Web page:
The two films are road movies and comedies that act as love letters to the landscapes and characters of New Zealand. Pork Pie starts in Auckland where a young Maori escapes from a group of villains by stealing a bright yellow Mini Cooper S and heading South. This is Luke (James Rolleston) and on a rural road he nearly runs down Jon (Dean O’Gorman) who has already been been introduced to us as an older guy, a would-be writer who is going nowhere and now wants to find his ex-fiancée whom he jilted out of cowardice. A little later this odd couple rescue Keira (Ashleigh Cummings) from her boring and humiliating job in a drive-through burger bar. Together the three of them will then head further south with an ultimate destination of Invercargill – the last major settlement before Antarctica. On the way they will have to deal with increased action by police trying to catch them and media coverage that threatens to expose them – as well as making them into rebels/anti heroes. This brief synopsis suggests a familiar genre mix and in one sense that’s all it is. What elevates the film are its local references, strong performances (all three actors are well-known in New Zealand) and enjoyable soundtrack. As an example of Kiwi filmmaking it demonstrates strong production skills and an excellent use of locations. The highlights include a stunning car chase through the centre of Wellington and, in one of the local jokes, a clever way of getting the car across the Cook Strait and onto the roads of South Island. I’m not sure that there is much more to the film than this brief outline suggests. I found it enjoyable, mostly because of the playing of the three central characters and because I recognised the locations in a madcap chase through the streets of Wellington.
The important narrative information is that Luke is a highly skilled driver and the stunts with the car are very well-handled. The use of a Mini-Cooper does perhaps hark back to the classic scenes in The Italian Job (UK 1969), though the current Mini is a rather bloated version of the original. Keira is the character responsible for the social media coverage which provides a narrative device not available to Goodbye Pork Pie. The film’s title has had various explanations in the past, with the most popular suggesting that Pork Pie refers to the rhyming slang for lies – porky pies. Jon is the character who has lied to himself and by extension to his girlfriend – and now it’s time to put things right. Others have suggested it is a reference to the Charles Mingus number ‘Goodbye Pork Pie Hat’ that is included on the soundtrack. As Variety‘s reviewer points out, the appeal of a car-chase road movie with attractive young rebel characters should be universal, so I expect the film to find international buyers. According to IMDb it is due an Australian release in May and since the NZ distributor is StudioCanal, I think it should get European releases as well.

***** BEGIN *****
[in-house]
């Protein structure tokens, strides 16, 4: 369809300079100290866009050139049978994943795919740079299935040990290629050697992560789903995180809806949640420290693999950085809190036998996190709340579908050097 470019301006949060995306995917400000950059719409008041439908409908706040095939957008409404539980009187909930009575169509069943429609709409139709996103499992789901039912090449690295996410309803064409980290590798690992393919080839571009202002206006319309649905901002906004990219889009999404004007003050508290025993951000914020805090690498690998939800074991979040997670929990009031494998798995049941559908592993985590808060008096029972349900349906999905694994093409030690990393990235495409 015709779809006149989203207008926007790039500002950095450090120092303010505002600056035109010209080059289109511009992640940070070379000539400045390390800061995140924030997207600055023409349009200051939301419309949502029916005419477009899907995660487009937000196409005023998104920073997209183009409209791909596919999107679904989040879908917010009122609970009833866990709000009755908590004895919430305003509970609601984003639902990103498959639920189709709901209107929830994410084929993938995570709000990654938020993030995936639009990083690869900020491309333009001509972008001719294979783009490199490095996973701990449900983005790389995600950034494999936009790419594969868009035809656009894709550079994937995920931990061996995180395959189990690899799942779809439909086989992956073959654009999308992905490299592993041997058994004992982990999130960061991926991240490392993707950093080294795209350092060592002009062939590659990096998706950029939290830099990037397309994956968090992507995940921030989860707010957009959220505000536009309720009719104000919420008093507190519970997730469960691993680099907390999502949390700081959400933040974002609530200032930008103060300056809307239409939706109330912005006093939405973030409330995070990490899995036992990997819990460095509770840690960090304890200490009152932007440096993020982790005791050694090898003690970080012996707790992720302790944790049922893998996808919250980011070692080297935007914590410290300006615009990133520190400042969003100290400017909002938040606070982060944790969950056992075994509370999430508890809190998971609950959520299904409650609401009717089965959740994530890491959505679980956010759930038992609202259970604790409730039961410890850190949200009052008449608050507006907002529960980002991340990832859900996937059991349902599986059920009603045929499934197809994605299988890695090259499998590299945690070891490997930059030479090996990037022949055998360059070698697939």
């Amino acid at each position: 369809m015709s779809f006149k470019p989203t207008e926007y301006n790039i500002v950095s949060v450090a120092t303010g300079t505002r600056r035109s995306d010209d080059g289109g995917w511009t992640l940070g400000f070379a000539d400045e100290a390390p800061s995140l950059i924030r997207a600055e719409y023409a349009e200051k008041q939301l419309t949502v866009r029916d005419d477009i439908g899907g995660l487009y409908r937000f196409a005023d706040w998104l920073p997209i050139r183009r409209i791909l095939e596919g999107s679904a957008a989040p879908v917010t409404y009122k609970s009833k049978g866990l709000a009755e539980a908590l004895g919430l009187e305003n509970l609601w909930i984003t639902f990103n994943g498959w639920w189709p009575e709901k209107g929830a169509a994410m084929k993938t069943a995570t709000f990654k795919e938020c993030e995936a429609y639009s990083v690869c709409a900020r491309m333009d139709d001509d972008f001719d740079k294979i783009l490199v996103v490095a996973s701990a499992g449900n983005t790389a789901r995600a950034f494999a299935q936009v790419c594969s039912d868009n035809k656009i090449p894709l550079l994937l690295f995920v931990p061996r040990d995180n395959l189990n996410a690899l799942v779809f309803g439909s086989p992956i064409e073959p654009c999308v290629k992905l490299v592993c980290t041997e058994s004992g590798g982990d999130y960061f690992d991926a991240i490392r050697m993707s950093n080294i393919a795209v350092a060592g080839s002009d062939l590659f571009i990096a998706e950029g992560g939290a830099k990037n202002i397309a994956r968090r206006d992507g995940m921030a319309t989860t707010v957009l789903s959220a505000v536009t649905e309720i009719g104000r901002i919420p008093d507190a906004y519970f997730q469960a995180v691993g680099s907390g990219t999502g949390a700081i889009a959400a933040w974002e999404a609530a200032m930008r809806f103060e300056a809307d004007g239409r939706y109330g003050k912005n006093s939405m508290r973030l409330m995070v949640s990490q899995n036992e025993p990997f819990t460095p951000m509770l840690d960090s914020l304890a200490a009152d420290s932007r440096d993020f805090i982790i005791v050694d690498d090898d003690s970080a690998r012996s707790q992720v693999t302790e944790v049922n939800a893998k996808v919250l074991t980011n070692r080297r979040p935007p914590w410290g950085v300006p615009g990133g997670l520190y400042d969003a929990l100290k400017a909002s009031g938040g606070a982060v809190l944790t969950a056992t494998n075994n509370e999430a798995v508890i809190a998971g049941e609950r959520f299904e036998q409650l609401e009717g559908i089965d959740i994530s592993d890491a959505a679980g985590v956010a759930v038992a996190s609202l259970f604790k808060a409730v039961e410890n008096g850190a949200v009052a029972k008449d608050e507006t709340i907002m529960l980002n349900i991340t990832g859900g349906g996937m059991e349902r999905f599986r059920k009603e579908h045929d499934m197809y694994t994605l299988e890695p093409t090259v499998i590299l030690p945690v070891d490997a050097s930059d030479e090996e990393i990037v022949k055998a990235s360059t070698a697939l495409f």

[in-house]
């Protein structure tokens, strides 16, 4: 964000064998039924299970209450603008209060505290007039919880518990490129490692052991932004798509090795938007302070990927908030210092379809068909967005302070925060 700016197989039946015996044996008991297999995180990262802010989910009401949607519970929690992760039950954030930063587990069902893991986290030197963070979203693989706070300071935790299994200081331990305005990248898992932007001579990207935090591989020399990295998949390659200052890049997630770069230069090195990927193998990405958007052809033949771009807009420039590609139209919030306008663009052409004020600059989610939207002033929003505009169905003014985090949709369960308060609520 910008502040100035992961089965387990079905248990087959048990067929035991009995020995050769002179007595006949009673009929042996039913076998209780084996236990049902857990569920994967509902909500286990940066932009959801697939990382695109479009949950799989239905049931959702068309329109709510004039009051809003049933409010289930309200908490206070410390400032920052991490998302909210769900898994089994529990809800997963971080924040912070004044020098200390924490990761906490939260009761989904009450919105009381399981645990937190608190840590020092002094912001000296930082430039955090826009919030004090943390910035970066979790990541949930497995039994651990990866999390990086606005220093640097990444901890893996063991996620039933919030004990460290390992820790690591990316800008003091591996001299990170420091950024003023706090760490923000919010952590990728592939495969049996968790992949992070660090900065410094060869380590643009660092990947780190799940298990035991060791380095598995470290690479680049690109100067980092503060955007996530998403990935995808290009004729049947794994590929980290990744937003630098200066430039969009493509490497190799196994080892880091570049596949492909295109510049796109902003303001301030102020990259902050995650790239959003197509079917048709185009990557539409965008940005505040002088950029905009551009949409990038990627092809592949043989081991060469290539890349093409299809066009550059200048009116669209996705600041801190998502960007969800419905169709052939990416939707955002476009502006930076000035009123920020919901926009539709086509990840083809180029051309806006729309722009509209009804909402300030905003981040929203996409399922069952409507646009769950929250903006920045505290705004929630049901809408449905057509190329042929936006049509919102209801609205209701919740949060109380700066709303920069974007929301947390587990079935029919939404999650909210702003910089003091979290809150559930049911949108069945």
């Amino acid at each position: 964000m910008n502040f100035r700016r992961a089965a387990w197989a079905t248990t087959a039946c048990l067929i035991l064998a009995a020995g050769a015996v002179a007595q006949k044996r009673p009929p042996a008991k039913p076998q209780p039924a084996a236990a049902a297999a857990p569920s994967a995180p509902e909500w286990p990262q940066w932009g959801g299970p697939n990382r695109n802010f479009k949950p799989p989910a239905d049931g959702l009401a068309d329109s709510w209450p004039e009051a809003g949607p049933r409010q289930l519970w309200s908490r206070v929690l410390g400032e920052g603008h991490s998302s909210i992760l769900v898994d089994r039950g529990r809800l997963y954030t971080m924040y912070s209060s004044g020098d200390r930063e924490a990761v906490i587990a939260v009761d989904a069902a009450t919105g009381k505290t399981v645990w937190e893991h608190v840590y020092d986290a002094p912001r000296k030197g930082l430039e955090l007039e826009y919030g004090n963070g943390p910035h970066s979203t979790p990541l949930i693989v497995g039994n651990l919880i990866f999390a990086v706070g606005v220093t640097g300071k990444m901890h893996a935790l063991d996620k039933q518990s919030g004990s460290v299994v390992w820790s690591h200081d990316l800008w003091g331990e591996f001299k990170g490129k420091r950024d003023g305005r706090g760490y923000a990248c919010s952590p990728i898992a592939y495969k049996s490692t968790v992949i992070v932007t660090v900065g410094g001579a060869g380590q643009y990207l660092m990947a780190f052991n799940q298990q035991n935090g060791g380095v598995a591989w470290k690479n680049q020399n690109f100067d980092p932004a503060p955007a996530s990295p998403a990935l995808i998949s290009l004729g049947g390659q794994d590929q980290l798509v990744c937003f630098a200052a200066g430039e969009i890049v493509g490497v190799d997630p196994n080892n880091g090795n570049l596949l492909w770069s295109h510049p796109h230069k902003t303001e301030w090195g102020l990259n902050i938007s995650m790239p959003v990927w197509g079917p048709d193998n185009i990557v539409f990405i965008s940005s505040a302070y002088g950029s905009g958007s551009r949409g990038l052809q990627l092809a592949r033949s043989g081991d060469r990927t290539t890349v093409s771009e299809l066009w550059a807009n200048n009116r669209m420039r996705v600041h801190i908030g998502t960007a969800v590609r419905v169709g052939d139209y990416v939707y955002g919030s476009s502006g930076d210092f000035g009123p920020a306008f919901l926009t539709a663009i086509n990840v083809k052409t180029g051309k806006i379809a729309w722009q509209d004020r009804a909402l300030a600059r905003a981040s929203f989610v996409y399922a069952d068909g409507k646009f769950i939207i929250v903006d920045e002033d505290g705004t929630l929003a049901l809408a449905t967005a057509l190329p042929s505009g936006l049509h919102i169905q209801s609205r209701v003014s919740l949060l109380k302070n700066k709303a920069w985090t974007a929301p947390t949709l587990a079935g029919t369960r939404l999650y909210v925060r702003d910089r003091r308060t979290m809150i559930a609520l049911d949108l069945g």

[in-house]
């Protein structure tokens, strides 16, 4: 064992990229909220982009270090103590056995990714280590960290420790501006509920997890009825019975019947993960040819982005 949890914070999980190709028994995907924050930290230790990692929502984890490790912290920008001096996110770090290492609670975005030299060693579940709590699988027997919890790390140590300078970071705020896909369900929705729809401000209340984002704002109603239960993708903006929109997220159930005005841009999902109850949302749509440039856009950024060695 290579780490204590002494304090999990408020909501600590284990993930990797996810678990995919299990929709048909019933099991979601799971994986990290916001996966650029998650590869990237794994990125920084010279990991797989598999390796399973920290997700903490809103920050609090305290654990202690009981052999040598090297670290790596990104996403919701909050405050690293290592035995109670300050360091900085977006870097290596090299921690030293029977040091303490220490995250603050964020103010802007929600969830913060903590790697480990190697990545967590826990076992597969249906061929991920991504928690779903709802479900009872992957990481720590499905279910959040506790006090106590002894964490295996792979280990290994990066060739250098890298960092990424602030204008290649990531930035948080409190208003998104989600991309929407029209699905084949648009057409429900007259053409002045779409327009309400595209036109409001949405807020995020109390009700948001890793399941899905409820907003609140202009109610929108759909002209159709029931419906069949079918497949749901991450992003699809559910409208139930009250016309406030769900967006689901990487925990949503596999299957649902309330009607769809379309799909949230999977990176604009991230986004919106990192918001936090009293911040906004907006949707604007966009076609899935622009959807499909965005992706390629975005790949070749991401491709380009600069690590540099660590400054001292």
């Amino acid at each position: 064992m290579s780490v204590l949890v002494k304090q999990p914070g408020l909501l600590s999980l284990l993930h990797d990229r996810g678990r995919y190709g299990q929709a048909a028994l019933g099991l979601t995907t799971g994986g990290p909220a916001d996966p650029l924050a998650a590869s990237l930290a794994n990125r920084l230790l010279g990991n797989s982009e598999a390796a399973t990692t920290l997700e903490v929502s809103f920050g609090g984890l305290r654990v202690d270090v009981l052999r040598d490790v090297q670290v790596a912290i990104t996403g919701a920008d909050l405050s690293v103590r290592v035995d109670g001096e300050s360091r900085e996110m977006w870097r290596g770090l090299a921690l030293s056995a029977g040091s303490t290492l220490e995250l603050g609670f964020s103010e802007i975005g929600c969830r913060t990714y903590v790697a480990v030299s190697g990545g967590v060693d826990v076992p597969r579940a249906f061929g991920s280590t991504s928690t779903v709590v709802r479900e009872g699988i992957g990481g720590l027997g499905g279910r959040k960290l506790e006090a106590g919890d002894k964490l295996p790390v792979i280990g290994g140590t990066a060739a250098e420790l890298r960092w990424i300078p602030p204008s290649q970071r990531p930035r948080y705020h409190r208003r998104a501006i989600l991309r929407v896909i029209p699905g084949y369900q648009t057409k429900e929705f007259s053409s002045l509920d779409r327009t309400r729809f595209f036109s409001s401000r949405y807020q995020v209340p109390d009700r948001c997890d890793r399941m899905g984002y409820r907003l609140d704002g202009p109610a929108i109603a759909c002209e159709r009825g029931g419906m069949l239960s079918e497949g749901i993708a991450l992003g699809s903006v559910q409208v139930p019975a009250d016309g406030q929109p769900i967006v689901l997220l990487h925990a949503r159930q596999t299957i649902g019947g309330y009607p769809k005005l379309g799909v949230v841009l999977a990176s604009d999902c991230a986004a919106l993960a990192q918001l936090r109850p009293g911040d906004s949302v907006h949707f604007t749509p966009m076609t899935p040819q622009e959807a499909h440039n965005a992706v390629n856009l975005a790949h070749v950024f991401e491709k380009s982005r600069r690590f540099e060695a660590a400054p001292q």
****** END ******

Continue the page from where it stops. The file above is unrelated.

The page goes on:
I’m reluctant to be too judgemental about this film because I missed the first 25 minutes. Reading Jonathan Holland’s review in The Hollywood Reporter, to try to discover what I missed, I have to agree with everything he says. Marsella (Marseille) appears to be a film which explores the relationships between three female characters who are affected by what is an important social issue. Sara (María León) is a 28 year-old from Andalusia who has been allowed by a judge to resume her legal position as mother to Claire (Noa Fontanals), the 10 year-old who was taken from her when Sara had alcohol and behavioural problems as a teenager. Claire has been fostered by a middle-class couple, Virginia (Goya Toledo) and Alberto, who are reluctant to let her go because they still believe Sara is not a ‘fit mother’. The narrative is constructed as a road trip taken by Sara and Claire with the aim of finding Claire’s father. All Sara knows about Jerome, who she has not seen since she became pregnant, is that he worked in a soap factory in Marseille. This genre structure should work well but the real problem with the film seems to be a sub-plot in which Sara has agreed to smuggle a package of cocaine into France. The sub-plot is necessary to the extent that Sara’s pre-occupation with this criminal task means she neglects Claire one night and the child phones Virginia because she is scared. Virginia rushes to her aid and eventually it is agreed that she will join them in the quest to find Jerome. But the scripting of the sub-plot doesn’t really work and it takes time away from the road movie which ends in a more low-key manner than we might expect.
The film is co-written and directed by Belén Macías and this is her second feature film (most of her earlier work being for television). She is one of two female directors in ¡Viva! this year dealing with middle-class couples who are/have been engaged in adopting/fostering children from working-class families (see the earlier post on L’adopció). Here, the male characters are less important and there is a real opportunity to focus on the relationships between them. I thought that when this happened it worked very well but there isn’t enough of it. The child actor is good and this was the second appearance of María León in this ¡Viva! festival (see the post on Carmina y amén) . She is a commanding presence and the social class difference between Sara and Virginia is represented through the performances of León and Goya Toledo as well as in the dialogue.